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My laptop fell down and now I cannot start it. BIOS Hard drive tests shows "Error Code: 0000 Read Verification Failed" on the 0% of the test.

I need to copy data from the disk and thus I took it off and connected through USB to another laptop. The disk is visible by Device Manager and by Disk Management tool. Also, both partitions of the disk are seen by Disk Management tool as healhy. 1st partition cannot be accessed from My Computer. Instead, Windows shows a popup "You need to format the disk in drive E before you can use it"

Fortunately, for the 2nd partition (which contains 99% of my data!) I was able to see root folders in My Computer and copy one of them. However, the process seems to be very tedious for the other folders:

  • Copying the mentioned folder took 5 minutes, even if it contained less than 1MB of data (the broken disk sounded like it was trying to access the same area multiple times until it "caught" the file")
  • The rest of the folders contain much more data (some GB)
  • My Computer stalls when trying to scan them (Windows Explorer stops responding)

I guess that I need to access the folders or even single files in the other way.

How can I access those "difficult" folders?

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which OS was on it and how were disk formated? NTFS, FAT32? –  Dave Nov 20 '11 at 22:10
    
Since it was dropped the drive has physical damage I would be patient and copy the files/folders off one at a time no matter how long it takes, doing anything else to the drive could render it totally inaccessible and lose your data, then you have to send it off for professional recovery for big bucks. –  Moab Nov 20 '11 at 22:30
    
@Dave: Windows XP SP2, NTFS. Any suggestion for tool here? –  dzieciou Nov 25 '11 at 7:45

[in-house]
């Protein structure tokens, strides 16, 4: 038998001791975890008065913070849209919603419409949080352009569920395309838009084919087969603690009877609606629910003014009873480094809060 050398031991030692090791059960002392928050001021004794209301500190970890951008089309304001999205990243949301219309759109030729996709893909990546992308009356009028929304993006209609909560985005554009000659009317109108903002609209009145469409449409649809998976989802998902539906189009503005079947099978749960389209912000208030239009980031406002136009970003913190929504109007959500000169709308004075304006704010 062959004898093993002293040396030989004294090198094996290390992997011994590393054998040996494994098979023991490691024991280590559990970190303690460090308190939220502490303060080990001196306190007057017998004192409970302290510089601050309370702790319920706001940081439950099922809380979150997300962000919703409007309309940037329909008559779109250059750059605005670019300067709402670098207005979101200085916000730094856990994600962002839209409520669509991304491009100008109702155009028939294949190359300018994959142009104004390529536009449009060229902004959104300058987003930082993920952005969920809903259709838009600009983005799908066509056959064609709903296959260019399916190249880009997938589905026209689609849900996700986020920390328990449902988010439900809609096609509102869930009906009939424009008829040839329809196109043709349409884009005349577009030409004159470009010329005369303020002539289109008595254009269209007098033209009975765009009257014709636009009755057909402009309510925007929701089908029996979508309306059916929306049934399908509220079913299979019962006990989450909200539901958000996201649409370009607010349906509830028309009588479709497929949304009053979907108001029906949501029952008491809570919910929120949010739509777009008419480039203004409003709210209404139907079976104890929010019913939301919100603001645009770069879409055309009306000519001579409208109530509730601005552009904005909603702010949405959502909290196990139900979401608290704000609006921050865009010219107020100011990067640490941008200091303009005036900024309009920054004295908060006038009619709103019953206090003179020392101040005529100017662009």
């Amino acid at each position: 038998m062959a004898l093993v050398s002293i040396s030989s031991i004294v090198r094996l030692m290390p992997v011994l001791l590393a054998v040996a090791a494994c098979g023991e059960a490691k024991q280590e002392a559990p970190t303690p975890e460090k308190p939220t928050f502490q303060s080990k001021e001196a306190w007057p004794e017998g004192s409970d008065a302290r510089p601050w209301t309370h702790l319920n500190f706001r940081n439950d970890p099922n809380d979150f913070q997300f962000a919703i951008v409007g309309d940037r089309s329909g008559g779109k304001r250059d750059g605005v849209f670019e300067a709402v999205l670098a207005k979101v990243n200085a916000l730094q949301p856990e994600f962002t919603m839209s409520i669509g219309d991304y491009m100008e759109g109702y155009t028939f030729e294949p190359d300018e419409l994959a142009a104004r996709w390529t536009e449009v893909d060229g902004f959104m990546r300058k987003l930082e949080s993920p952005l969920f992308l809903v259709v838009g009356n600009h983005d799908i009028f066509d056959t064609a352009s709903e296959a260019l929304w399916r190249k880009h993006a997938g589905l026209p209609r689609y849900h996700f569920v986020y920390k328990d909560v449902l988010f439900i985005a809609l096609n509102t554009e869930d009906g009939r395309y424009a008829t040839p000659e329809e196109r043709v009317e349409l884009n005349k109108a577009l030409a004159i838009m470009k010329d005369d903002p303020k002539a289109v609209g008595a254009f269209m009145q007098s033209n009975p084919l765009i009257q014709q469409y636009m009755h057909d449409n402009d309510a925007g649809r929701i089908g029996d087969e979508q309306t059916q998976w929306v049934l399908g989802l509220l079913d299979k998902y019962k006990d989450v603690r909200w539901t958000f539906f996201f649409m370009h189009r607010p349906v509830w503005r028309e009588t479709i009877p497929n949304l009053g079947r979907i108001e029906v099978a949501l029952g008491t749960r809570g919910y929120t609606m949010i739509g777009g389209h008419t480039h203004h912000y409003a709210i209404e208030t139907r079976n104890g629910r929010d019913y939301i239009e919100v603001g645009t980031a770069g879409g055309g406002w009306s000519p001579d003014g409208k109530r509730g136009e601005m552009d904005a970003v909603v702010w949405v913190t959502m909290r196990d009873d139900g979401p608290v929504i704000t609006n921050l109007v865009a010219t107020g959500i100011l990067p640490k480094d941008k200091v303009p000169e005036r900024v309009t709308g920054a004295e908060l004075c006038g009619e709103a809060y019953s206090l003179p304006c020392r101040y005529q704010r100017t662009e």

2 Answers 2

up vote 1 down vote accepted

I will answer it not knowing the full scenario.

I used to use NDD2.exe (Norton Disk Doctor 2) for recovering data from damage disk on windows 95/98. It worked pretty well. It would basically fix corrupted floppy disks and recover data from it and make it useable. The way it work, it would scan the boot partition, fix all the entries, map the bad sector and then access the data that was good.

Now I am guessing you would be using NTFS on large. NDD2 unfortunately could not use NTFS drives and the hard disk size was limited. I believe you need something like that. Do not waste time on copy single files like that. It may take hours and after hours of wating, you will find the copied files didn't work.

I would recommend to have a look at this

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It sounds like you are dealing with a hard disk drive crash affecting at least the files required for proper boot up. If the laptop was turned on when it fell, it's likely that the read-write heads of the drive were not retracted, and that means the damage is more likely to be severe.
I had a similar situation two years ago. My friend fell asleep and his laptop fell between the arm of the chair and the seat cushion -- blocking all air flow. A few hours later, his disk was toasted -- literally. I tried to use windows utilities to fix bad sectors, etc but the disk was too far gone.
I connected the disk via usb enclosure to another computer and bulk copied the user data file -- multiple directories at once. It took 1 1/2 days and I got 2/3 of the data back.

There are many data recovery utilities. If you use one, I'd look for one that does not try to write back to the already damaged disk -- unless you believe the current disk will not deteriorate further. I used to have a friend who did professional data recovery. One rule of thumb was to use/spin damaged media as little as possible to avoid further damage -- don't try to salvage the physical disk, worry about getting the data to a safe, stable media.

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That was probably the reason I wasn't able to recover the data. I used/spinned the damaged disk too much before getting more professional help. Just after damage it was running to a certain degree but during more professional recovery it was nearly dead. –  dzieciou Jul 25 '13 at 9:13

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